Breastfeeding moms tend to worry whether breastfeeding itself is the culprit, and maybe they should switch to formula to get some peace and quiet. Or they worry that they have a low supply of breastmilk and aren’t making enough to satisfy their ravenous babies. 

There’s no need to worry—or to make a big change! This section may provide some comfort. (You certainly deserve some, you’ve been giving your little one plenty.)


Formula-fed babies often do the same thing as breastfed babies: eat frequently and fuss all evening. It’s not a disadvantage of breastfeeding, it’s just a fact of infancy.

A mom breastfeeding her baby

Low milk supply

Many moms wonder if cluster feeding signals that their baby isn’t getting enough milk. It actually works the other way around; cluster feeding is exactly how the baby makes sure there is enough milk. More breastfeeding = more breastmilk.

Of course, it’s possible you have a low supply apart from this, but cluster feeding isn’t a sign of low production. Consult your IBCLC-certified lactation consultant or your pediatrician if you’re not sure. 

(And if you're worried, keep an eye out for warning signs of low supply: your baby makes fewer wet diapers than usual, or he gains less weight than expected. If you notice these signs, ask your healthcare provider for medical advice.)

Meanwhile, don’t turn to bottle-feeding with formula. This will go the opposite direction and decrease your breastmilk supply. Then you can’t keep up with your baby’s needs after all.

In the same way, don't use a pacifier to redirect your baby during cluster feedings. If he's showing hunger signs, he needs to eat (yes, even if he just ate). Your milk production keeps up with his eating.

Ultimately, cluster feeding is actually a sign that your baby is growing and developing. Don’t be discouraged.


What's the difference between cluster feeding and colic?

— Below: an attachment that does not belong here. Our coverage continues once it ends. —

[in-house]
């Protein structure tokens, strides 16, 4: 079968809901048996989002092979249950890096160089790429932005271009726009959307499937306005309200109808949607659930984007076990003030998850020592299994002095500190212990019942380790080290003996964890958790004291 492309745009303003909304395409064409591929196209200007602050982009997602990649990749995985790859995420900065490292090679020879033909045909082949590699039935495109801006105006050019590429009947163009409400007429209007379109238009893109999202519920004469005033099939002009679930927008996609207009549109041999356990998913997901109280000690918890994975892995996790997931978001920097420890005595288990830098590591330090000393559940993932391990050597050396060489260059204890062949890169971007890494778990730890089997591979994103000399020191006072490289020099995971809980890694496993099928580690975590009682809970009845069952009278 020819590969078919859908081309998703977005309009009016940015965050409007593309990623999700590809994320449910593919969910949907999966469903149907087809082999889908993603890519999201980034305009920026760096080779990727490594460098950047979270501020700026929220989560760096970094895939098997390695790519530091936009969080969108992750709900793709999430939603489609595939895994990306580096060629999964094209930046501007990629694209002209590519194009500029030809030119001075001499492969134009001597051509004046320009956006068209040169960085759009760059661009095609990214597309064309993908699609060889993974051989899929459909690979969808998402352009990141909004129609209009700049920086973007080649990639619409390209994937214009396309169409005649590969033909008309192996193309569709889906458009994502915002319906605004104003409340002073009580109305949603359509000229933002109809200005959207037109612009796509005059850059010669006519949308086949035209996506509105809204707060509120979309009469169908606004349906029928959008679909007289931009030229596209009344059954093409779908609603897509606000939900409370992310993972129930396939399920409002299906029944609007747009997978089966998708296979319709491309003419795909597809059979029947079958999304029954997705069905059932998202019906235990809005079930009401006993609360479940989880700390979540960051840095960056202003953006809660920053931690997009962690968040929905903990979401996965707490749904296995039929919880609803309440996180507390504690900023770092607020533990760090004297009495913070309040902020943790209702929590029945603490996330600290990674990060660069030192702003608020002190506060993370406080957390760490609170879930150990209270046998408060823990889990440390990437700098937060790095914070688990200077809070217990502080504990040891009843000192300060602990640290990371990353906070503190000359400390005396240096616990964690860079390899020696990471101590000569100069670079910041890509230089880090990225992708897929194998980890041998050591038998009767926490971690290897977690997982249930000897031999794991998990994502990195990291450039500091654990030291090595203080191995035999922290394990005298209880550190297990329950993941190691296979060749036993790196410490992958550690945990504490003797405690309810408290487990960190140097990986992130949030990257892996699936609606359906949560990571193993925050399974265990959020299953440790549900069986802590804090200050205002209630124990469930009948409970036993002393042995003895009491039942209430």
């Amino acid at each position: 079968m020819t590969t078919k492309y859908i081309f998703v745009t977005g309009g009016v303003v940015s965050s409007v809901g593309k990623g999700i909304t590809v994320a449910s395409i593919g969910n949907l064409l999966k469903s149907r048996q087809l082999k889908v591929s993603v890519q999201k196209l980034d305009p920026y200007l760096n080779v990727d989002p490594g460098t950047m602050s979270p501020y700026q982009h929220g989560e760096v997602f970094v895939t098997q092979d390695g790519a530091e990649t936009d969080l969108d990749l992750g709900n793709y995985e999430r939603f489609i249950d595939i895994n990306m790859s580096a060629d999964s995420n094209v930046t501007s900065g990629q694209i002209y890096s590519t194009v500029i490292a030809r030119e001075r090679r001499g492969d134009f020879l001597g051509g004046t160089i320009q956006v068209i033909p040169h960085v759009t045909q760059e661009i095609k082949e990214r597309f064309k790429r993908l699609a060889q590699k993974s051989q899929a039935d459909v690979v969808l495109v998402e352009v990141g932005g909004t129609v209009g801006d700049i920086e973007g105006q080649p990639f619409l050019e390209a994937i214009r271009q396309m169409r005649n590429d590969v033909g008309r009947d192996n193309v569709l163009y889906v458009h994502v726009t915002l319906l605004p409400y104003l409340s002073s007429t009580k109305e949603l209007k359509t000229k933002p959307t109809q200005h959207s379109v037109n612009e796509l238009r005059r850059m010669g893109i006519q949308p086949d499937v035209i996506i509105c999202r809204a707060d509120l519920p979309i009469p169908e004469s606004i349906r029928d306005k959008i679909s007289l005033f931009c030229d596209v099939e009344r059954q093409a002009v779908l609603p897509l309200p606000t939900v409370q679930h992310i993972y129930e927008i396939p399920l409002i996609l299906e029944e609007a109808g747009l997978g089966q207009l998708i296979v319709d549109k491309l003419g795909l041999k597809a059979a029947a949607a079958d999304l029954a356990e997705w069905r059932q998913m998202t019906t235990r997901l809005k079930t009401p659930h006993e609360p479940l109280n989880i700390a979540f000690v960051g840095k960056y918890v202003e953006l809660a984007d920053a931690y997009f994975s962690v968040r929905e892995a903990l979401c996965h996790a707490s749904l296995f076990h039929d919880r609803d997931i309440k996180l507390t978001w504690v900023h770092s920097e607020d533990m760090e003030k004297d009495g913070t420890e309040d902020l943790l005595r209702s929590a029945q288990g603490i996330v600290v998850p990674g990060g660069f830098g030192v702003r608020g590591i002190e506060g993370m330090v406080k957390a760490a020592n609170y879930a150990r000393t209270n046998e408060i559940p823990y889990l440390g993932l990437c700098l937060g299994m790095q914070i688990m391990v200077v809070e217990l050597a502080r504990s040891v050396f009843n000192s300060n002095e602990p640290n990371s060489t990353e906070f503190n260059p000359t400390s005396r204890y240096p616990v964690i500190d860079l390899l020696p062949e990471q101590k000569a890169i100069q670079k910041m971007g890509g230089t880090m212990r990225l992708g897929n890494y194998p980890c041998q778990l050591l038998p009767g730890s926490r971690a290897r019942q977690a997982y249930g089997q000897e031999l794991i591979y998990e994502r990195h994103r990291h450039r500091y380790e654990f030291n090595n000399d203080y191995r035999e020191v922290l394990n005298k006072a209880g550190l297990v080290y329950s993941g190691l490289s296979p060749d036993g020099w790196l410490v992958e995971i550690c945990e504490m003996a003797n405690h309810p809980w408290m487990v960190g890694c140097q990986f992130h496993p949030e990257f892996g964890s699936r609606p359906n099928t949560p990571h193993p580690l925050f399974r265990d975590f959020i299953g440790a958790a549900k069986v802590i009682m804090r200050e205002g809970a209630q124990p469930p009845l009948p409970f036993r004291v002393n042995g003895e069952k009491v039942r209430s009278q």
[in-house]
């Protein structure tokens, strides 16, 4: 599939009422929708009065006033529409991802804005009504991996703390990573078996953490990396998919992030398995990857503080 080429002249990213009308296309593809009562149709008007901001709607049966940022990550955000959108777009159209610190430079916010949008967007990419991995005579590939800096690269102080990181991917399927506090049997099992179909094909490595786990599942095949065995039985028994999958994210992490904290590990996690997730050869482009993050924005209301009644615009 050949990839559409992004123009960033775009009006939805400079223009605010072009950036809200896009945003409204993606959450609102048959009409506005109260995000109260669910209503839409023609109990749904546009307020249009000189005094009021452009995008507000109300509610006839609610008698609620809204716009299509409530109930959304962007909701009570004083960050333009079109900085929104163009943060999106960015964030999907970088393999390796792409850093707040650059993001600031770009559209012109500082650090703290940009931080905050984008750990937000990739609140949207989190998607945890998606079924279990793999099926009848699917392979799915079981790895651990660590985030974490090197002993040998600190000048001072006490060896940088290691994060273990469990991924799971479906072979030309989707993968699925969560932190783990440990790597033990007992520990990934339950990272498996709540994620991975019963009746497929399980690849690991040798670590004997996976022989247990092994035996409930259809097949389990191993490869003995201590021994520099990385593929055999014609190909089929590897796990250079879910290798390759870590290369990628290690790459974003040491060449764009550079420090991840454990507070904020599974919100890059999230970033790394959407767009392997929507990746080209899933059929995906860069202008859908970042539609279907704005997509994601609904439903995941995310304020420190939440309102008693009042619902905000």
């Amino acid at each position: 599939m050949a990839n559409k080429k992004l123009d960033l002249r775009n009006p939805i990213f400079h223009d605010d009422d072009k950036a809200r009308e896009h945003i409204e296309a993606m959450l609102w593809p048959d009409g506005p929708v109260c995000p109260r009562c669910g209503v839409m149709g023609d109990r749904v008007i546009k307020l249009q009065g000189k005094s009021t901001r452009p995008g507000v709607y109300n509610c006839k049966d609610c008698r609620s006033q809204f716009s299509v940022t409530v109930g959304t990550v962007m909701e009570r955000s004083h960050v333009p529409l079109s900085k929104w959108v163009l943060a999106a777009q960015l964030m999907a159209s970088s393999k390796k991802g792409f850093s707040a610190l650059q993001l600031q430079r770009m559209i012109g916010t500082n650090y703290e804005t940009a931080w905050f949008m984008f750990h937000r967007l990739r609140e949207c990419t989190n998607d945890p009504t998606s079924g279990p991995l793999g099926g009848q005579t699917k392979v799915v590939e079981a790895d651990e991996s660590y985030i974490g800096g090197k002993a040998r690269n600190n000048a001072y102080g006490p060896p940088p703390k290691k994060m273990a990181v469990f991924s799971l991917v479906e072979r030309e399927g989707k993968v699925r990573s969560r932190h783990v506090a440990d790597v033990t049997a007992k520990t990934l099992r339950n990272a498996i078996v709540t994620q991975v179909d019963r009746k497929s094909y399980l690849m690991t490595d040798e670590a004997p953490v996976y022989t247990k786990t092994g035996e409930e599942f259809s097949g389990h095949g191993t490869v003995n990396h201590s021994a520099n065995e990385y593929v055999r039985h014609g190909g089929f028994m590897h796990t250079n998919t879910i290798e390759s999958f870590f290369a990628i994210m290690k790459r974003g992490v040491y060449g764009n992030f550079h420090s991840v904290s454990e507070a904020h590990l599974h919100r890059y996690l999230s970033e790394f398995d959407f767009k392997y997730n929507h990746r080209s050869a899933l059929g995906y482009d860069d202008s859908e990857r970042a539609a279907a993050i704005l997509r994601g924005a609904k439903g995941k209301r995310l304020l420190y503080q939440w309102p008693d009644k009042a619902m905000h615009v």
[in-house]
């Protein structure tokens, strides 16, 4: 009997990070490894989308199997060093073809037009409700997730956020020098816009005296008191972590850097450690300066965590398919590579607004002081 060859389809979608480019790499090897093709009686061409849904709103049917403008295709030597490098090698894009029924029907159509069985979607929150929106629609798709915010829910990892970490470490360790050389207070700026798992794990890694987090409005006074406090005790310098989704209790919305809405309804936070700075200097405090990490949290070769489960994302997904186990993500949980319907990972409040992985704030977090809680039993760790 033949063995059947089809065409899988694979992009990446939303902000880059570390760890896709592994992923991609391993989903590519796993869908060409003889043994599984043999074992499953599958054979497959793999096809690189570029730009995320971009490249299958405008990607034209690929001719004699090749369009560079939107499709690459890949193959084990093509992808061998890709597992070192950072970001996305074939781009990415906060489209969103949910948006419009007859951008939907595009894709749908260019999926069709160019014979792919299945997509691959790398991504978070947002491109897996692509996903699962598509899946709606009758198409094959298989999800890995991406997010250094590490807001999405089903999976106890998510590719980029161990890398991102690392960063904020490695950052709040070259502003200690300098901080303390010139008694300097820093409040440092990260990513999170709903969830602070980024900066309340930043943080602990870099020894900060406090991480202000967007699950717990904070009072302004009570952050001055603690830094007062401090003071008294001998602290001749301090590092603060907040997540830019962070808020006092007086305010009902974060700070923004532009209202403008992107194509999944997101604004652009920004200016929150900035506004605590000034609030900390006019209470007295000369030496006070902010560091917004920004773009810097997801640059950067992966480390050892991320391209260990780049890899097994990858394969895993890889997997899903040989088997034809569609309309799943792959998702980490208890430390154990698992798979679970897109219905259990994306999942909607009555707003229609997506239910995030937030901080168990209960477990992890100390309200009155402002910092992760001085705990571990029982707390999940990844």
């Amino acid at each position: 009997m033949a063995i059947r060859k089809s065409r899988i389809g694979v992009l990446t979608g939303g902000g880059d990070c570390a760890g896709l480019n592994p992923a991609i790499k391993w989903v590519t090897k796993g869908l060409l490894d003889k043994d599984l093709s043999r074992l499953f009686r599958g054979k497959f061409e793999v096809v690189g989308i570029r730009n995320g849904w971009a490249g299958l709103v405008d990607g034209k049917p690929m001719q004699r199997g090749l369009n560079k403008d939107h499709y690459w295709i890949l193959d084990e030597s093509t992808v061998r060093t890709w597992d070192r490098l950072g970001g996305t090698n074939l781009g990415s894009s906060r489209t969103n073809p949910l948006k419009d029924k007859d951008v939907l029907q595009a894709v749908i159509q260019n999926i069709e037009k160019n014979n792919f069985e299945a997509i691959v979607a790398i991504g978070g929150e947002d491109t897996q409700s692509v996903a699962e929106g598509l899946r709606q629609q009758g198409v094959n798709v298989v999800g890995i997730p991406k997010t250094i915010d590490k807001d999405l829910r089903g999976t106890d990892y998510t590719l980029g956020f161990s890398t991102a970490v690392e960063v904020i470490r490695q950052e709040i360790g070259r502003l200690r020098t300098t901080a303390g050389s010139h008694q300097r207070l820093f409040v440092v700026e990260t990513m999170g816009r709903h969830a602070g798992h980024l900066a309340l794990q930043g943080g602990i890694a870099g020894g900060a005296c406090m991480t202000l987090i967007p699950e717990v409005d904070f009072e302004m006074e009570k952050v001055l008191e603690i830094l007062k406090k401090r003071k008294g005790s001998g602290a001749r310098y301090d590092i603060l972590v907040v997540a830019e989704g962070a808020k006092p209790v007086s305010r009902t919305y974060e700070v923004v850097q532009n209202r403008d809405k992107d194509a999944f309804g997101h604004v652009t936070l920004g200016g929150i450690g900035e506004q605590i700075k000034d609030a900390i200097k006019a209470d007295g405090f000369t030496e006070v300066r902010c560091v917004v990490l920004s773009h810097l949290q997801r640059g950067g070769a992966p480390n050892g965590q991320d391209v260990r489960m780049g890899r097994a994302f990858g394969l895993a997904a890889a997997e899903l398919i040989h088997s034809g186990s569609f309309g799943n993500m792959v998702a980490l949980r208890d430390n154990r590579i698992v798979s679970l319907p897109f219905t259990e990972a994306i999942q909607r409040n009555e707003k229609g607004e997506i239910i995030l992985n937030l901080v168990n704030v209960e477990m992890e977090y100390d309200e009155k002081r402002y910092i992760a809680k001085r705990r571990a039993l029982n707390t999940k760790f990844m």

Cluster feeders and colicky babies both cry a lot, but the baby with colic cries nearly constantly for hours, rather than switching between crying and eating. And it's more of a loud yelling than a general fussing. 

Colic also tends to last longer - at least 3 days a week for at least 3 weeks. 


How to soothe your hangry baby (and yourself)

Although you may have to live with cluster feeding sessions for a while longer, you might be able to help your baby feel less fussy during the cluster period. 

Whether you're new parents or this is your 7th child, the fussiness and endlessness of cluster feeding can be overwhelming. So don't forget to take care of your needs, too, and find ways to cope with the situation.

Reduce stimulation

In case your fussy baby is feeling overstimulated, keep the room dim and quiet, or use some soothing white noise. You could also try a warm bath.

(Try to) relax

It may seem impossible, but test out ways to lower your stress level. Trim your to-do list or rip it up, and give yourself permission (as far as possible) to do nothing but sit and relax while baby nurses. Sit in your comfiest chair. Turn on your favorite TV show (on low). Breathe. 

Breastfeeding in a comfy chair

Give your baby permission, too. It’s easy to start to feel frustrated or even bitter toward him, but your baby is just following his instincts to get what he needs. Try to accept this phase as a temporary part of your life.

And keep reminding yourself that your baby WILL sleep. Eventually.

Ask for help

If you have a partner, older kids, or anyone else living with you who might be willing to help, ask for help. If your mom could make dinner, your husband could put the kids to bed, or your 9-year-old could get you a glass of water, that leaves you free to sit and breastfeed without stressing about everything else.

Wear your baby

Some babies squirm and yell when you put them in a baby carrier, but many will find it comforting and snuggly. Worth a try. Even if she doesn’t like it normally, she may like it during the cluster feeding time, when she needs extra comfort.

Keep yourself fed and hydrated

Keep one-handed snacks and plenty of hydration on a side table right next to the chair where you breastfeed (which should be as comfortable as possible!). A breastfeeding supplement may help you feel healthier, calmer, and more energetic, too.


The bottom line about cluster feeding

Cluster feeding can be massively frustrating and exhausting, but it’s not a medical problem, just a normal baby procedure. If you’re feeding your baby on demand, and trying to make space in your life for your baby’s cluster-feeding schedule, then you’re doing everything right.

It really, honestly won’t last forever.